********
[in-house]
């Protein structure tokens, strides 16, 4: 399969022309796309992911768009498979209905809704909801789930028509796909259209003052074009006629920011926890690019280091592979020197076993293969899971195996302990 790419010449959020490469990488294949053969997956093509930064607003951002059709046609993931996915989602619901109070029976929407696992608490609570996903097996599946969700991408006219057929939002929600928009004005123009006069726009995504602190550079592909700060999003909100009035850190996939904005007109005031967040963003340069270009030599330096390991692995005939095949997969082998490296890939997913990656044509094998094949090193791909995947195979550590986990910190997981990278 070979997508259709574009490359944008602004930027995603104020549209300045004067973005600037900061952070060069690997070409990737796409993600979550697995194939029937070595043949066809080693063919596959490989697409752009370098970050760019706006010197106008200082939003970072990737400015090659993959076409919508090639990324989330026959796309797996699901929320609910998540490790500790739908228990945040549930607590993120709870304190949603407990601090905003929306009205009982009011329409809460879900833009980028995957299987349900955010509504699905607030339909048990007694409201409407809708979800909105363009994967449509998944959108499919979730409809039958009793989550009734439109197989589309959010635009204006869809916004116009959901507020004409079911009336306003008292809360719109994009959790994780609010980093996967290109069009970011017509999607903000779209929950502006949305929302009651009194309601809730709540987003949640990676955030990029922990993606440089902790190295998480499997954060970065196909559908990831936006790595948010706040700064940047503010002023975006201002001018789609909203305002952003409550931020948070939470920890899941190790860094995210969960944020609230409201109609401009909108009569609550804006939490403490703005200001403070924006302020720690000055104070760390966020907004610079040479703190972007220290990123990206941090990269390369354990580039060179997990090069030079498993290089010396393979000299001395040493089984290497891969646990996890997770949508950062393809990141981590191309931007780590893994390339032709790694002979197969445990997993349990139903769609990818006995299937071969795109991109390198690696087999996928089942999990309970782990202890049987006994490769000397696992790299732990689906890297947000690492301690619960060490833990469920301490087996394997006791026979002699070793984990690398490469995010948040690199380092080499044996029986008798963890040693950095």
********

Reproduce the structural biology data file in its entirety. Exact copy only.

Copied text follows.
[in-house]
């Protein structure tokens, strides 16, 4: 399969022309796309992911768009498979209905809704909801789930028509796909259209003052074009006629920011926890690019280091592979020197076993293969899971195996302990 790419010449959020490469990488294949053969997956093509930064607003951002059709046609993931996915989602619901109070029976929407696992608490609570996903097996599946969700991408006219057929939002929600928009004005123009006069726009995504602190550079592909700060999003909100009035850190996939904005007109005031967040963003340069270009030599330096390991692995005939095949997969082998490296890939997913990656044509094998094949090193791909995947195979550590986990910190997981990278 070979997508259709574009490359944008602004930027995603104020549209300045004067973005600037900061952070060069690997070409990737796409993600979550697995194939029937070595043949066809080693063919596959490989697409752009370098970050760019706006010197106008200082939003970072990737400015090659993959076409919508090639990324989330026959796309797996699901929320609910998540490790500790739908228990945040549930607590993120709870304190949603407990601090905003929306009205009982009011329409809460879900833009980028995957299987349900955010509504699905607030339909048990007694409201409407809708979800909105363009994967449509998944959108499919979730409809039958009793989550009734439109197989589309959010635009204006869809916004116009959901507020004409079911009336306003008292809360719109994009959790994780609010980093996967290109069009970011017509999607903000779209929950502006949305929302009651009194309601809730709540987003949640990676955030990029922990993606440089902790190295998480499997954060970065196909559908990831936006790595948010706040700064940047503010002023975006201002001018789609909203305002952003409550931020948070939470920890899941190790860094995210969960944020609230409201109609401009909108009569609550804006939490403490703005200001403070924006302020720690000055104070760390966020907004610079040479703190972007220290990123990206941090990269390369354990580039060179997990090069030079498993290089010396393979000299001395040493089984290497891969646990996890997770949508950062393809990141981590191309931007780590893994390339032709790694002979197969445990997993349990139903769609990818006995299937071969795109991109390198690696087999996928089942999990309970782990202890049987006994490769000397696992790299732990689906890297947000690492301690619960060490833990469920301490087996394997006791026979002699070793984990690398490469995010948040690199380092080499044996029986008798963890040693950095």